Flood victims denied assistance

Wednesday, June 28, 2017
Despite the recent disaster declaration those affected by the historic flood have been denied assistance from FEMA. This is a picture of Thomasville after the flood waters rose and destroyed the homes of most of those that live in the town of Thomasville. Others in the county that have lost their homes due to the flood have also been denied assistance.
Kathy Huddleston

With the disaster declaration made by President Trump, one would think that victims of the historical flood of May 30 would soon be receiving financial assistance to help them get their lives back on track, to help them have some kind of relief to the devastation they had to endure. However, everyone in Thomasville and others in Oregon County who lost their houses to flood waters, have been denied assistance.

The South Missourian News visited with three families that have recently been denied financial assistance: Rodger and Becky Shelton, Gabe and Becka Trobaugh and Paul Smith.

The reasoning behind this denial is that Thomasville and much of Oregon County is a sanctioned area.

“Because we are a sanctioned community or county, there is no money,” said Rodger Shelton.

Sanctioned means that you are not covered for national flood insurance. However, if the community was a part of the national flood insurance, FEMA would not be needed because it would be covered under the insurance.

A concern is why FEMA has been put in place to help the community, but no assistance is being awarded to those that have lost their homes to the flood.

Shelton stated that FEMA encouraged citizens to become a non-sanctioned county. However, this would require more regulations than what are in place now.

A non-sanctioned county would be quite different from how it is now. For instance, if a resident decided to build a porch, instead of just building one, they would have to get permits to do so.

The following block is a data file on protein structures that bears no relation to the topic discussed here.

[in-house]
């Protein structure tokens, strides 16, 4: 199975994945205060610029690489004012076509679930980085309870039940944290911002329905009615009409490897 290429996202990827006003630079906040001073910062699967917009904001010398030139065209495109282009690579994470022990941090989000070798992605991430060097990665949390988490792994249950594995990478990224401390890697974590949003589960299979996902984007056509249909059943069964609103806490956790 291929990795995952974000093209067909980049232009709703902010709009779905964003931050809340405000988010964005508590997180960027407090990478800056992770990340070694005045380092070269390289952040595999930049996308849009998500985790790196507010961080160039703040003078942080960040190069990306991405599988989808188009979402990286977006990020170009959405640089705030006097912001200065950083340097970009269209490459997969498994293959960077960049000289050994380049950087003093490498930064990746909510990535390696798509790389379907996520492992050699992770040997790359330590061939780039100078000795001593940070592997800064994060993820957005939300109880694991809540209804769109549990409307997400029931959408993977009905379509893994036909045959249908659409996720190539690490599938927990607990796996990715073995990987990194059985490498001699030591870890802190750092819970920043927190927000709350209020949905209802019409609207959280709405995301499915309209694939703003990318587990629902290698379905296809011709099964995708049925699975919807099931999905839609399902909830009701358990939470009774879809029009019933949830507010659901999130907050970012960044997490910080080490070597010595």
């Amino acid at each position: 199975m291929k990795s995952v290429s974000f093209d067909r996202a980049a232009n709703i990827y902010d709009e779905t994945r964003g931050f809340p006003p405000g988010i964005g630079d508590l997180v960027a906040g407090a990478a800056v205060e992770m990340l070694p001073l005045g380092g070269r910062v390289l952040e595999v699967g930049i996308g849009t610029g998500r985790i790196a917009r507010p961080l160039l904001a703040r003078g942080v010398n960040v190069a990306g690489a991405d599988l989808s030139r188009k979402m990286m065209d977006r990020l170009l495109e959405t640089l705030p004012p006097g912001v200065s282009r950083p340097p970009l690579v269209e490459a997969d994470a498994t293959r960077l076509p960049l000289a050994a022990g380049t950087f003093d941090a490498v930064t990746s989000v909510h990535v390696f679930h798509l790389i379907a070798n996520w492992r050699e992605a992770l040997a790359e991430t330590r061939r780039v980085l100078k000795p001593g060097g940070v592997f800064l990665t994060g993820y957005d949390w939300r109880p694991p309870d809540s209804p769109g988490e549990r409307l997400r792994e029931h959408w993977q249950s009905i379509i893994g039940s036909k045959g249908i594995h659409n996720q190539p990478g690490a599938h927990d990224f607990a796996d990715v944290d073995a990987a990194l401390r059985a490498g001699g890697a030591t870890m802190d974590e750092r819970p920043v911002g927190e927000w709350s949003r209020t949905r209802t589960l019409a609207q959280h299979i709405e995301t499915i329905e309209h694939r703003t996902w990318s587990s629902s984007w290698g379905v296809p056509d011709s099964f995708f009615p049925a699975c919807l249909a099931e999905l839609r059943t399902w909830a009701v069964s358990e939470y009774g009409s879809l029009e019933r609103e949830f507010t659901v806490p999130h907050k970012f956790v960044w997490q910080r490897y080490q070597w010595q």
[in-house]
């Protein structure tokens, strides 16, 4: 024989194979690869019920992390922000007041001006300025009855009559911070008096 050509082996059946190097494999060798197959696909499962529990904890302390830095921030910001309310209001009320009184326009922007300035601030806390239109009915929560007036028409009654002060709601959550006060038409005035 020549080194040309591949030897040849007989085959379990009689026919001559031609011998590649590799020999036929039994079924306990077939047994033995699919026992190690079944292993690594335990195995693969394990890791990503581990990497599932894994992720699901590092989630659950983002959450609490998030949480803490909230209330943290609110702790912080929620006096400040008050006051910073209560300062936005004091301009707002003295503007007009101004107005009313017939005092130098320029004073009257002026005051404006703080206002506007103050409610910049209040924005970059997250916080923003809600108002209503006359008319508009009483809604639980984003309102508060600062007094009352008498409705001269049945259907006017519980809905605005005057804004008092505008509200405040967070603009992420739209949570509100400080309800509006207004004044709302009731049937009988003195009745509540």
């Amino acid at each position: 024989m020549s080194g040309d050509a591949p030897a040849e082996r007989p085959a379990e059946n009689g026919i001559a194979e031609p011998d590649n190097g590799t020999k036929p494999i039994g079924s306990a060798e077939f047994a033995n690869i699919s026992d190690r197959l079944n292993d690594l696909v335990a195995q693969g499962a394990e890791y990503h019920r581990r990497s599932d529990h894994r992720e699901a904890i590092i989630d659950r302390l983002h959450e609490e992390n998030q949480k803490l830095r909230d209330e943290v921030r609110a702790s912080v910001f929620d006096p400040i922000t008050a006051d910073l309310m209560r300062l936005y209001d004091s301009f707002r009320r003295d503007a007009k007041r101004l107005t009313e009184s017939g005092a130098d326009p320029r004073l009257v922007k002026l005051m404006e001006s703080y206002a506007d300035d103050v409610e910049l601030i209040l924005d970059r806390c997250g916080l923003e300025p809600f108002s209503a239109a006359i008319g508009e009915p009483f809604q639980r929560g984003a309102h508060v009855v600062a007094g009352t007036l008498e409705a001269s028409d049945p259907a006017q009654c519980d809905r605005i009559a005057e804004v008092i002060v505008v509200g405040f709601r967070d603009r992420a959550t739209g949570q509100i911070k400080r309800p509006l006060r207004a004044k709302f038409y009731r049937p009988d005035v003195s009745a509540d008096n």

After some digging, Becky Shelton was told that if the county was signed up as non-sanctioned, that they “could” help those affected, but in the event of another flood, not this one.

Smith stated that he was informed that if the county joined that then if they rebuild or relocate, then they would help them in the next disaster.

Rodger Shelton also informed The South Missourian News that one catch of the assistance from FEMA is that they will only pay one time in the event of a disaster such as for a flood. If a family or individual receives money from FEMA after a flood, they would not receive assistance again.

Those who have received funds have received between $300 to $1,000. However, this does not even begin to put a dent in what is needed for houses to be repaired.

The Trobuagh’s were approved for $363.01 for home repair assistance. According to the letter they received the amount “which is provided for help for essential repairs that will allow you to occupy your home.”

Rodger Shelton stated that he would like to know why this foundation is being supported by tax money that has no purpose. “What is their purpose? They do not help in a disaster because the only way you can get help, is to have already had insurance through the national flood association.”

If those affected by floods had flood insurance, FEMA would not be needed for the assistance.

However, if they had flood insurance, victims would only receive $33,000 to replace their homes. Premiums are approximately $5,000 a year. “Had we lived in our house for 35 years and paid $5,000 a year, that is $165,000 worth of insurance that we would have collected $33,000 from,” said Shelton.